You’d expect people to enjoy what they study when they come along to Bible college. After all, we’re pretty much all mature-age students & this isn’t just a course, but a calling. That said, my Ethics subject has been particularly awesome. Our set reading was to read 200 pages of one of 5 ethics books, but I managed to talk my lecturer into letting me read Dietrich Bonhoeffer’s “Ethics.” Having suffering in Nazi Germany, been (loosely) involved in the assassination attempts on Hitler & finally Hung by the order of Hitler himself, I am sure Bonhoeffer had a practical view about ethics that most of us don’t get to experience.
At the moment, I have been reading his chapter called “Ethics as Formation” and it is just awesome. It is a real challenge to look at our nature as man & the Ethical formation of the Christian. As out modern society becomes absorbed by the idea that we can all be famous & that we will all find that niche where we can be “special”, it is great to read paragraphs like the following, that acknowledges the “warts and all” nature of man, and points toward the one super-human…
To be conformed to the one who has become human (that is, Jesus Christ) – that is what being really human means. The human being should and may be human. All super-humanity, all efforts to outgrow one’s nature as human, all struggle to be heroic or a demigod, all fall away from a person here, because they are untrue. The real human being is the object neither of contempt nor of deification, but he object of the love of God. The manifold riches of God’s creation are not violated here by a false uniformity, by forcing people to submit to an idea, a type, or a particular image of the human. The real human being is allowed to be in freedom the creature of the Creator. To be conformed with the one who became human means that we may be the human beings that we really are. Pretension, hypocrisy, compulsion, forcing oneself to be something different, better, more ideal than one is- all are abolished. God loves the real human being. God became a real human being.
To be conformed to the crucified- that means to be a human being judged by God. People carry with them every day God’s death sentence, that they must die before God because of sin. They demonstrate in their lives that before God nothing can stand except in judgement and in grace. Human beings die daily the death of sinners. They bear humbly the scars and the wounds that sin inflicts on body and soul. They cannot lift themselves above other people or establish themselves as models because they recognise themselves as the greatest of all sinners. One can forgive the sins of others, never one’s own. Human beings bear all suffering laid upon them, knowing that it serves them to die to their own will, and to let the justice of God prevail over them. Only by acknowledging that God is in the right over them and against them are they right before God. “In suffering does the master impress his all-sufficient image on the heart and on the spirit.”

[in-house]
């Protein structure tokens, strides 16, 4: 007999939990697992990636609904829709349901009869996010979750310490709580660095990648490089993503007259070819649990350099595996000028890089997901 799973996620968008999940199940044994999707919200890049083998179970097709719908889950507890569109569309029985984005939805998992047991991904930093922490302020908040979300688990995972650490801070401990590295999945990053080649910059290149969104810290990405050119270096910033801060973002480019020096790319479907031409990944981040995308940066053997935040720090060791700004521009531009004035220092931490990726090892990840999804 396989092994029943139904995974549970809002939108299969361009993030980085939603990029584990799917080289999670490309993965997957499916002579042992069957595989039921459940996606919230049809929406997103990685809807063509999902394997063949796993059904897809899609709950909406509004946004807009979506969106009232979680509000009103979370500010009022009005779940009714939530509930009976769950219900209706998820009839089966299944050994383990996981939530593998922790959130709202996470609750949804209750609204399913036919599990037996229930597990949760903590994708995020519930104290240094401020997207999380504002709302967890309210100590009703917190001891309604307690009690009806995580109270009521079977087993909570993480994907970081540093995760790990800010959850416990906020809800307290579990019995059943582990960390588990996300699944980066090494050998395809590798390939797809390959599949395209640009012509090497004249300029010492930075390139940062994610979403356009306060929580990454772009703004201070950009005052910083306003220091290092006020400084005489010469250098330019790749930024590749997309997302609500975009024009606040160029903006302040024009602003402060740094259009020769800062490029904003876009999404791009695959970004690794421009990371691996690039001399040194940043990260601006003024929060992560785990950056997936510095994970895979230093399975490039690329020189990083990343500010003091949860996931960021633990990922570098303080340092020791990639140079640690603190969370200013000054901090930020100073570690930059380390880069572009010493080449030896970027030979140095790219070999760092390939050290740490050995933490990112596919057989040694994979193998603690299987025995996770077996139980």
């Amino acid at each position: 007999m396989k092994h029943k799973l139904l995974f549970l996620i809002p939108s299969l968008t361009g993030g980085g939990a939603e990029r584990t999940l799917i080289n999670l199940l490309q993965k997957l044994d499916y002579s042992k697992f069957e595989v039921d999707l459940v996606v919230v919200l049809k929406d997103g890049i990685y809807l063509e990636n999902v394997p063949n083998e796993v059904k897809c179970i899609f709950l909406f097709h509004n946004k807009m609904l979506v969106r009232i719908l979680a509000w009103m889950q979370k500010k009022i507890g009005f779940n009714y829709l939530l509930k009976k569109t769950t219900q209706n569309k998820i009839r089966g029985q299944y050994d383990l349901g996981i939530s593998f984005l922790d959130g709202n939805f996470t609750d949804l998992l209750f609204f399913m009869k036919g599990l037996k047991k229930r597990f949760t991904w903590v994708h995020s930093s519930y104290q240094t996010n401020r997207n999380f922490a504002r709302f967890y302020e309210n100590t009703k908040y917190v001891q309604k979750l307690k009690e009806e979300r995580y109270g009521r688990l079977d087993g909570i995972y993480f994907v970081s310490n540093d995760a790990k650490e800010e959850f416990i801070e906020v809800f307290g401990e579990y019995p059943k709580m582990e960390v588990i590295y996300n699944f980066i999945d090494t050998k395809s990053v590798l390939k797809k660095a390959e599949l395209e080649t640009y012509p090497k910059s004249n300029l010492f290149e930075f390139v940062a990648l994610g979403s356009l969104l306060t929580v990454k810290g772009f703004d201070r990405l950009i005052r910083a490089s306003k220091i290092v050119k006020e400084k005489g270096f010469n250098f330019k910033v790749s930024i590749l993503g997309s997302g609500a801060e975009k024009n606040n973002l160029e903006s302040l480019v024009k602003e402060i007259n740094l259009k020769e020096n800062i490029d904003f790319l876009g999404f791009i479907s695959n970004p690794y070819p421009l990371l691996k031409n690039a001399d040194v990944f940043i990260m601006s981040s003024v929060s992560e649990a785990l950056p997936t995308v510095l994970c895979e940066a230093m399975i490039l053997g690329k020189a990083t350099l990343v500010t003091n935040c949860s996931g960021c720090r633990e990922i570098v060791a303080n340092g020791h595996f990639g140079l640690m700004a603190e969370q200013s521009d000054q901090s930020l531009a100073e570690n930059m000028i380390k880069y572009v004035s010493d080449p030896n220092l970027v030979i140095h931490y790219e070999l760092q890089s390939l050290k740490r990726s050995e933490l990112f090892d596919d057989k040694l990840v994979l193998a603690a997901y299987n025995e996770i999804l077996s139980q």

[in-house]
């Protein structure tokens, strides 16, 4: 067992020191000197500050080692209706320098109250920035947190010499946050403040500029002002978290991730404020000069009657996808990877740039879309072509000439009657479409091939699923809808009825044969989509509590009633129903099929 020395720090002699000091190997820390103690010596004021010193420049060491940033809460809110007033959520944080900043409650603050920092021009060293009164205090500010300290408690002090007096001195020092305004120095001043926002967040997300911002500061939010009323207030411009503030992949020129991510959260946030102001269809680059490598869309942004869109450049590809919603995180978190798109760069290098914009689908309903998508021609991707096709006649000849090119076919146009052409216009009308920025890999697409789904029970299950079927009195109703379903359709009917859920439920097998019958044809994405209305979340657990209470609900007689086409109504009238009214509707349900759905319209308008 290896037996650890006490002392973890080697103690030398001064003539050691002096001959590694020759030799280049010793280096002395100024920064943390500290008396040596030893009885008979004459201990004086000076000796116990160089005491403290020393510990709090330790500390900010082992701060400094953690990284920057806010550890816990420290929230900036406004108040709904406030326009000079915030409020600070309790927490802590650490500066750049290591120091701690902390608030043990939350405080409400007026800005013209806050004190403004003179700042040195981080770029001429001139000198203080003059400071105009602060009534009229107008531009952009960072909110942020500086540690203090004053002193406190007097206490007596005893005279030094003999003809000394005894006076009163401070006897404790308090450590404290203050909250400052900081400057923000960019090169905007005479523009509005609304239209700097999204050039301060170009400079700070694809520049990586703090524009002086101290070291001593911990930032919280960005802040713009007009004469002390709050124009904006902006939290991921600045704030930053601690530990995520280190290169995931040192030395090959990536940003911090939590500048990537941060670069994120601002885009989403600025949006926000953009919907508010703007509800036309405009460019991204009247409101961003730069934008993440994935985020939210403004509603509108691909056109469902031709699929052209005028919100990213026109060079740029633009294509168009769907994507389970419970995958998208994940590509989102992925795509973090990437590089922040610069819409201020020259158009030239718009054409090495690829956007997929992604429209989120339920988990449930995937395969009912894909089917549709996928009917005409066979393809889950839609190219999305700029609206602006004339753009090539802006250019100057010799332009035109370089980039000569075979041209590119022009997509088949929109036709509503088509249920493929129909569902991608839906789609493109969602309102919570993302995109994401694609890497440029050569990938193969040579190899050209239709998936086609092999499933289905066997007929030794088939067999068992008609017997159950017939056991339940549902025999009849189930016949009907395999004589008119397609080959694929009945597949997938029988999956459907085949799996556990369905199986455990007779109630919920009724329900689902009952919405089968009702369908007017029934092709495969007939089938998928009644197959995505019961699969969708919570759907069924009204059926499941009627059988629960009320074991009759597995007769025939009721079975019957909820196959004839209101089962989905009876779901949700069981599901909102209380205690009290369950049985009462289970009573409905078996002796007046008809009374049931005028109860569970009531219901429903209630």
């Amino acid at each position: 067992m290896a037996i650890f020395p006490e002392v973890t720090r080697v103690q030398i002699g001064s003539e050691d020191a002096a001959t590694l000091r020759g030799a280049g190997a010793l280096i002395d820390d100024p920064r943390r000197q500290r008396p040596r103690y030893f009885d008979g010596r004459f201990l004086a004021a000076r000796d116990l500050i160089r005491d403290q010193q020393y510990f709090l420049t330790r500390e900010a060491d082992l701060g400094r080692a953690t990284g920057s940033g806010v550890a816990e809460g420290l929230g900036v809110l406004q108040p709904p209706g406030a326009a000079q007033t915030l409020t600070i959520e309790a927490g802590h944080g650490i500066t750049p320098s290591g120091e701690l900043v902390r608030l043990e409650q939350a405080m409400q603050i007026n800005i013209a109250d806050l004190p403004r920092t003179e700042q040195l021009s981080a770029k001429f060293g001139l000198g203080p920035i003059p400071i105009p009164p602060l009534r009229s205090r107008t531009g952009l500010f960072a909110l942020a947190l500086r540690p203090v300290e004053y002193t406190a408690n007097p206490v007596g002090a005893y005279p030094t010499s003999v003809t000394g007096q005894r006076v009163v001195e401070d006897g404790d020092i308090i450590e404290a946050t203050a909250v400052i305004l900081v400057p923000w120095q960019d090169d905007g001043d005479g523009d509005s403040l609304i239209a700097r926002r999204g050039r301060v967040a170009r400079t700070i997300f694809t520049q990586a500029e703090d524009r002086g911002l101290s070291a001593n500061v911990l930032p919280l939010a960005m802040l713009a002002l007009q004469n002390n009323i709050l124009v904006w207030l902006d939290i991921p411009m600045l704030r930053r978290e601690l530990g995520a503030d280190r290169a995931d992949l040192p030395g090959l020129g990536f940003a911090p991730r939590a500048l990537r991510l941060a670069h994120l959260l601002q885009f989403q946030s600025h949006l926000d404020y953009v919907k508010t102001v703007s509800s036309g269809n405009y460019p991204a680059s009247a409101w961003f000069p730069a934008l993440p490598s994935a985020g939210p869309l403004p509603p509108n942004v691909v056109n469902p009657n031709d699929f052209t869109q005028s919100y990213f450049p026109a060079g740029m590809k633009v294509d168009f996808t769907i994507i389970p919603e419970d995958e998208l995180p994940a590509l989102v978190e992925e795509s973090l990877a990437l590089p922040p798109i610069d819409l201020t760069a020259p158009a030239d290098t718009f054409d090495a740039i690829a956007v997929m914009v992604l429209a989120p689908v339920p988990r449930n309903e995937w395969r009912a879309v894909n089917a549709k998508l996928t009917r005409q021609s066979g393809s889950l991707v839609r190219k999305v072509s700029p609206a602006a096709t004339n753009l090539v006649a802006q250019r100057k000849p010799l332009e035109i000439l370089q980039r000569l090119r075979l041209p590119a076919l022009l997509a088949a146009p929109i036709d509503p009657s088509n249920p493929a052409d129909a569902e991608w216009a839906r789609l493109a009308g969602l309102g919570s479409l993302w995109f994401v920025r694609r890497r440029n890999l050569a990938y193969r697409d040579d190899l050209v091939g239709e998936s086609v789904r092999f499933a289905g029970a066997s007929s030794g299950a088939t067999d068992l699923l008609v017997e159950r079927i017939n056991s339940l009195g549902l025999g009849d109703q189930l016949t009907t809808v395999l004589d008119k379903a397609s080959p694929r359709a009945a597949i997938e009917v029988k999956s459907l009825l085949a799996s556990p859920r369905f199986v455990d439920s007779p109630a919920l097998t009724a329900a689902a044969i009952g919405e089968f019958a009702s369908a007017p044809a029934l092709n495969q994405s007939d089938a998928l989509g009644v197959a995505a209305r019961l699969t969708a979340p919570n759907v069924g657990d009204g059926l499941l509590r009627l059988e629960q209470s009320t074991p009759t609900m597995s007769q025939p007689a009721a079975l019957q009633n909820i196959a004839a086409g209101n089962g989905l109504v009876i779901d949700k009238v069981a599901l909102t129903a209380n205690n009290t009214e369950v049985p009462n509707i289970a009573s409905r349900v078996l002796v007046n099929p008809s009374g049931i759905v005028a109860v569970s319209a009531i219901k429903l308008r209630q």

It’s a helpful corrective to remind oneself that I too am a broken person & that as a minister, my goal and intention isn’t to set an example per-se, but to point people toward the one true example in Jesus Christ. Do I approach my youthgroup kids with this kind of mindset? Am I humble before them in the same way that I humble myself before God?
I’m not a big fan of posing questions to my readers, especially since I’ve become a blog slacker & my stats imply that I have little readership left. Still, here’s the question for the day. How open and broken should a minister appear before his congregation (insert “youth minister” or “Bible study leader” into the position of “minister” as required)? How does one marry their authentic christian humanity with their call to lead other people?
2 thoughts on “To be truly Human”
That’s a good question. It seems that (like everything else in Christianity) there’s a tension. On the one hand, we expect ministers to be people we can look up to and emulate as followers of Christ. On the other hand, ministers are human too, and if we have too high and unrealistic a view of them, we’ll be bitterly disappointed if they fall. Short answer: I don’t know!
BTW, my cheeky thought while reading the first paragraph of this post was the Bonhoeffer must have had a very practical view of ethics after being hung. Bad Lara!
I’ve got exposure to both kinds of teachers. On the one hand, I get to hear a lot of talks from Dominic Steele, who I think is more towards the “follow me” side of this discussion. On the other hand, Mike E (a minister at my church) is more at the “don’t follow me, I’m sinful” end.
In the bible, we only get two really good and detailed examples of Christian ministry, those being Christ himself and Paul. If we were to model our ministry on Paul’s, then we would definitely be preaching “imitate me as I imitate Christ”. An intimidating thought I know, but a biblical one none the less.